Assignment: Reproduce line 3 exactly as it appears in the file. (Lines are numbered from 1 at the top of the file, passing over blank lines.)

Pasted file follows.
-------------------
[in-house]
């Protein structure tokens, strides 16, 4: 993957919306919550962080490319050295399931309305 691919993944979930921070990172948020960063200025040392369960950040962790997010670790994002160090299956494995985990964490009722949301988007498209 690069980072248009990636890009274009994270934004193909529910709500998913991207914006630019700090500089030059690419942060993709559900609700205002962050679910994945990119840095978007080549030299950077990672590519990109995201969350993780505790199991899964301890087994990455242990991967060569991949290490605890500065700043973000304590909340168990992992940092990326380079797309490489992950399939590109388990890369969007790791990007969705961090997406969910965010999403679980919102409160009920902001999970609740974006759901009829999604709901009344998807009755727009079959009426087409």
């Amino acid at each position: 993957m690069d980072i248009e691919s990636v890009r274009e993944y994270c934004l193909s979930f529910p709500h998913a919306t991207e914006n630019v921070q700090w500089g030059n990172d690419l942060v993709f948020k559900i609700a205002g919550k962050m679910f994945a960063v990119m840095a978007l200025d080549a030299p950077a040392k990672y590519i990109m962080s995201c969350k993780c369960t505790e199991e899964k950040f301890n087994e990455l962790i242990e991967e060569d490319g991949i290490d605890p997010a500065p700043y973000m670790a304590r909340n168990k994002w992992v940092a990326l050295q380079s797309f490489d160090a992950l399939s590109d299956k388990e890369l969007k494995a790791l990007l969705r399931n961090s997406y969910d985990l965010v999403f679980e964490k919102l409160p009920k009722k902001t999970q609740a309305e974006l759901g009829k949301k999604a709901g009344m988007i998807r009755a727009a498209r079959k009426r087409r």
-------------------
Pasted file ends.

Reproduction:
């Amino acid at each position: 993957m690069d980072i248009e691919s990636v890009r274009e993944y994270c934004l193909s979930f529910p709500h998913a919306t991207e914006n630019v921070q700090w500089g030059n990172d690419l942060v993709f948020k559900i609700a205002g919550k962050m679910f994945a960063v990119m840095a978007l200025d080549a030299p950077a040392k990672y590519i990109m962080s995201c969350k993780c369960t505790e199991e899964k950040f301890n087994e990455l962790i242990e991967e060569d490319g991949i290490d605890p997010a500065p700043y973000m670790a304590r909340n168990k994002w992992v940092a990326l050295q380079s797309f490489d160090a992950l399939s590109d299956k388990e890369l969007k494995a790791l990007l969705r399931n961090s997406y969910d985990l965010v999403f679980e964490k919102l409160p009920k009722k902001t999970q609740a309305e974006l759901g009829k949301k999604a709901g009344m988007i998807r009755a727009a498209r079959k009426r087409r």